A Prisoner in the Garden, a book about Nelson Mandela’s life in prison demonstrating among other things how he tried to outwit the prison censors for 27 years and send messages to his wife and children. (I will always love Winnie!)

The Signature of All Things: This novel by Elizabeth Gilbert is imaginative, exhaustive, long, and wonderful.  There is a great aha moment regarding our country’s involvement in pedophilia apparently from the beginning. Though I’ve never really believed in Darwinism.  Audio!

The Thirteenth Tale, by Dianne Setterfield.  This novel gave me the same chills of delight I received from 19th century novels years ago.  Great for snowy winter evenings by the fire! Great on audio!

Mandy Aftel’s handmade from scratch Scents, especially Fig, my favorite, and Ancient Resins, created for Leonard Cohen, whose I’m Your Man CD is filled with soulful insights and truthful glory. Recommended:  Democracy is Coming to the USA!

 Ottorino Respighi’s music, which I heard for the first time in Ft. Bragg, California, played by the exquisite Symphony of the Redwoods (Alan Pollack, director) one of the best experiences the planet has to offer!  (Where my beloved, Kaleo Larson, plays trumpeta!)

Democracy Now!:  I nominate Amy Goodman and the reporters and producers of Democracy Now! for The Best in Showing Up With the Truth Award of all the news media in America.  It is beautiful, intense, has music and a heart.

Twelve Years a Slave, directed by Steve McQueen:  this is the profound story and devastatingly accurate film on which an entire required study of the history of the Americas can be built. Do we want to know who we are, or not?

Lee Richards’  The Butler, a film that rings truer about who we have been in the USA than almost any I can recall.  Brilliant

The Sociopath Next Door, by Martha Stout, is the perfect book to read after viewing the two films above.  We have never dealt sufficiently, or hardly at all, with the mental illness that afflicts our country, in our leadership no less than in our families.

The paintings of Alvaro Chavarin, a young painter in Zapata, Mexico who exhibits the dedication and perseverance, and some of the color, of his painter ancestors, Tamayo and Rivera.  That he agreed to be my tutor of painting for a short period was a gift!  Just go for it! He says.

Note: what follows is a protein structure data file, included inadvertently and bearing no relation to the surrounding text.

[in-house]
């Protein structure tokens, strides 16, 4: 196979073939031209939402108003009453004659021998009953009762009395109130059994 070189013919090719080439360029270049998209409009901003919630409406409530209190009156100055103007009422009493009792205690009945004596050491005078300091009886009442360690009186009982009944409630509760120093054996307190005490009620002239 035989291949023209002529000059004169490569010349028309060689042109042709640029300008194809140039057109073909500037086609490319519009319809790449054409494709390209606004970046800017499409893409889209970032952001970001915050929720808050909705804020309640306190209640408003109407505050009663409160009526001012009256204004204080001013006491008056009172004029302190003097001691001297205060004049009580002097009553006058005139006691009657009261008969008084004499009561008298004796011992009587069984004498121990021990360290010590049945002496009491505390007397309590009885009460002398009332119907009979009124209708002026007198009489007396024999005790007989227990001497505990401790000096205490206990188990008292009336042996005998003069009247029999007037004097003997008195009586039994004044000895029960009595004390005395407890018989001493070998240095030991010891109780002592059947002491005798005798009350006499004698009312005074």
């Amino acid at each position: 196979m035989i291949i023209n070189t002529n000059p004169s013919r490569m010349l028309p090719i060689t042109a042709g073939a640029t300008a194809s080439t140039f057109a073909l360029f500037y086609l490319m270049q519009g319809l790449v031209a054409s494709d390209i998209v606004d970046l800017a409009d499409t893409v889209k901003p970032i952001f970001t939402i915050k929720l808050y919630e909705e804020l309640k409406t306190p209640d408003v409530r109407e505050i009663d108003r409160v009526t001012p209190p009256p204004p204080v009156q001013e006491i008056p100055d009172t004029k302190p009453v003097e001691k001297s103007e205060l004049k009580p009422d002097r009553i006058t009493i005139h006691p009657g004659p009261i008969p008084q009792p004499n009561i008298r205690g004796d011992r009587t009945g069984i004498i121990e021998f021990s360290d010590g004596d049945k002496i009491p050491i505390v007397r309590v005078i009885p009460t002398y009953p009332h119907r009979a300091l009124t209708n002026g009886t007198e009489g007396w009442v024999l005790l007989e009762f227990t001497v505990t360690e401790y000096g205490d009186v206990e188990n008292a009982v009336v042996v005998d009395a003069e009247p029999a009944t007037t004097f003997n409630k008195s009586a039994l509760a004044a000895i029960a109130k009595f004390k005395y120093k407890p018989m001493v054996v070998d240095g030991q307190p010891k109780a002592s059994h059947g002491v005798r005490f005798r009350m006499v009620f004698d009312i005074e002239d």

The One Straw Revolution by Masanobu Fukuoka: my favorite book on farming.  It also raises an important question: What causes enlightenment?  In fact, what is enlightenment?  Is it the moment we know we are of this planet and are this planet and that we can work together, the planet and us, to last, joyfully, forever?  Or at least until the next flood or ice age. Even before nuclear power came to Japan, Fukuoka could see many Fukushimas coming and tried to warn the people.

Charlie, the little Yorkie who was given to me by a stranger (though not for long, Button!), whose unconditional love is one of the best medicines ever administered to me.  A miracle!  What is the possible lesson?  No real love is ever lost.  It is transformed and sent running back to you!

And last but not least, Noam Chomsky.  Long before I knew who this great teacher was I was riding around the Cape with Howard Zinn (A People’s History of the United States) on my way to Wellfleet where his wife (Roz the beautiful) was waiting lunch for us.  The Zinns were old and dear friends.  Howard mentioned playing tennis.  I couldn’t believe it.  I’d never heard anything before about him playing tennis.  He said Oh, yes, I play tennis.  I play tennis with Noam Chomsky.  I think he said every Thursday and I think we must have been passing the tennis court.  Since that time whenever I’m really depressed about the political situation in America, which is often, I think of these two great beings playing tennis.  That’s when I know we the people have every chance of winning.

Happy 2014.

Onward through less fog!

With all my love,

Alice

 

 My recent books:  The Cushion In the Road: Meditation and Wandering As the Whole World Awakens to Being in Harm’s Way (essays, travels and dreams); and The World Will Follow Joy: Turning Madness Into Flowers (poems). The New Press 2013.

 Photo of solar flares on the sun 2012.